William Barker moved to Nelson in 1779 and, probably first built and occupied C-4-2. There is no deed evidence of his purchase of lot #3, range 12 in the Northeast Quarter, but road records and a subsequent transfer of a half interest to his son, Leonard, are proof that he built the place and lived here. Deacon Barker came from Acton, Massachusetts after service in the Revolutionary War. He came with his second wife, Anna, five young children from his marriage with Rhoda Wheeler (d. Acton 1769) and their nine-year-old son, Leonard. * He founded the family in Nelson still represented by the Walter family now in their 9th generation. He was influential in early town affairs. Anna died in 1801 and he married (1802) Phoebe, a widow living on the road toward the meetinghouse
In 1803, aged 75, he sold his farm to his son, Leonard with a lease for his life and that of Phoebe. Phoebe died in 1818 and William in 1821. William, Anna and Phoebe are buried in the Village Cemetery.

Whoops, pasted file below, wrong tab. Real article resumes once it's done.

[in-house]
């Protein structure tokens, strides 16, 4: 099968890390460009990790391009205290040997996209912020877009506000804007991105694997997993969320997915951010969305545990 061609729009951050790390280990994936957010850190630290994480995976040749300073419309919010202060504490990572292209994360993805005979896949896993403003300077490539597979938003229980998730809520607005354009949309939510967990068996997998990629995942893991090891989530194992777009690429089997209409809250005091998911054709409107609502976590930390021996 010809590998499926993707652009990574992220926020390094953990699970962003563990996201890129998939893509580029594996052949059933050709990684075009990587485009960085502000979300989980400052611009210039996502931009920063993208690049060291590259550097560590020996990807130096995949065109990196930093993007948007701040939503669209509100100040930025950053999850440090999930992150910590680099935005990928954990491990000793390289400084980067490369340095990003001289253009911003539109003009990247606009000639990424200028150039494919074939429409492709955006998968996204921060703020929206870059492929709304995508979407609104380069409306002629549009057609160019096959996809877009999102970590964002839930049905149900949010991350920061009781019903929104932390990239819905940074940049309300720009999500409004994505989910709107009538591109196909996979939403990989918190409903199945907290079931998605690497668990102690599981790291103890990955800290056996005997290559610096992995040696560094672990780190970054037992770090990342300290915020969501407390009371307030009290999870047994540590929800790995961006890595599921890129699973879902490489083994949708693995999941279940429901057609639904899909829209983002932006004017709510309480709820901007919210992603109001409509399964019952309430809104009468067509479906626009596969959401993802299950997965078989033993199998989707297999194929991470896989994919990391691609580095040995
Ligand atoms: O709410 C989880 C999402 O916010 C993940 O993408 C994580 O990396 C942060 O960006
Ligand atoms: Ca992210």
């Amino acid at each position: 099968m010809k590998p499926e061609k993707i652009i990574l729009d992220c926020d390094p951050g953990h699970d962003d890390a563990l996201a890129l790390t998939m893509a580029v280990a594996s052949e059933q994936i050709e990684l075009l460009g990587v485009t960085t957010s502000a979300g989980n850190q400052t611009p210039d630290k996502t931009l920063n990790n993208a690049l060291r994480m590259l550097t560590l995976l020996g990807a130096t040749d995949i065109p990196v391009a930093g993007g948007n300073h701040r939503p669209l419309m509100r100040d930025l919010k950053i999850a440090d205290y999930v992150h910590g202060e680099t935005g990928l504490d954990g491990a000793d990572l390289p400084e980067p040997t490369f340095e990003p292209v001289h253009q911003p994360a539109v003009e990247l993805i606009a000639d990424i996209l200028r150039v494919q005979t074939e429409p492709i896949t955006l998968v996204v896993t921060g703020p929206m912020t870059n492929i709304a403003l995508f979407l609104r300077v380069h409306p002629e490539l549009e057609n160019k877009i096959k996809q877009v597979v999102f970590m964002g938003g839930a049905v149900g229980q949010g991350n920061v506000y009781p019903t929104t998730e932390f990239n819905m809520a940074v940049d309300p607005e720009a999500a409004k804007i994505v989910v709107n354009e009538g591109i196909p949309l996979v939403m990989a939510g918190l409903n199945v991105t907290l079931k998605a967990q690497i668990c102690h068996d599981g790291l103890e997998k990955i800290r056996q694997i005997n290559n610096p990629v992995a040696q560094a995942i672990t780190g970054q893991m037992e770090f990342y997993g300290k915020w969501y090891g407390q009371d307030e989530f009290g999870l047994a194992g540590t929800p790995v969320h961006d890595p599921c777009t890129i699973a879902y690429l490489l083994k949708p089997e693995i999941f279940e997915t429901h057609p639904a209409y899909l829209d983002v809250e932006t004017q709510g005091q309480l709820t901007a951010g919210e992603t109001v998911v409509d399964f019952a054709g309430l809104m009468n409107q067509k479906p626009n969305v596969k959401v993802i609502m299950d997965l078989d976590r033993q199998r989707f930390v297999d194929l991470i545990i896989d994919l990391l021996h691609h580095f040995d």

Leonard’s disposition of the farm following his father’s death in 1821 is unclear, but the place became part of the Burnap farm in the 1830’s. It was probably used to house farm workers while part of the Burnap Farm. The road was closed in 1868, but the 1892 map of Nelson shows a house at the location owned by A. (Alphonse) Gauthier who bought 260 acres of the old Burnap farm from Henry O’Dowd in 1874 with buildings. There followed a series of owners the longest being Gauthier (1874-1893) and Phillip Trombley (1898-1906.) Will Story was the final occupant for a few years after that.
Readers of Parke Struther’s History will notice several discrepancies here. William Barker’s first wife was Rhoda Wheeler. She died in Acton before the family moved to Packersfield. The stone in the Village Cemetery ascribed by Struthers to her actually has Phoebe Barker’s name on it. Leonard’s existence escaped Struthers investigations.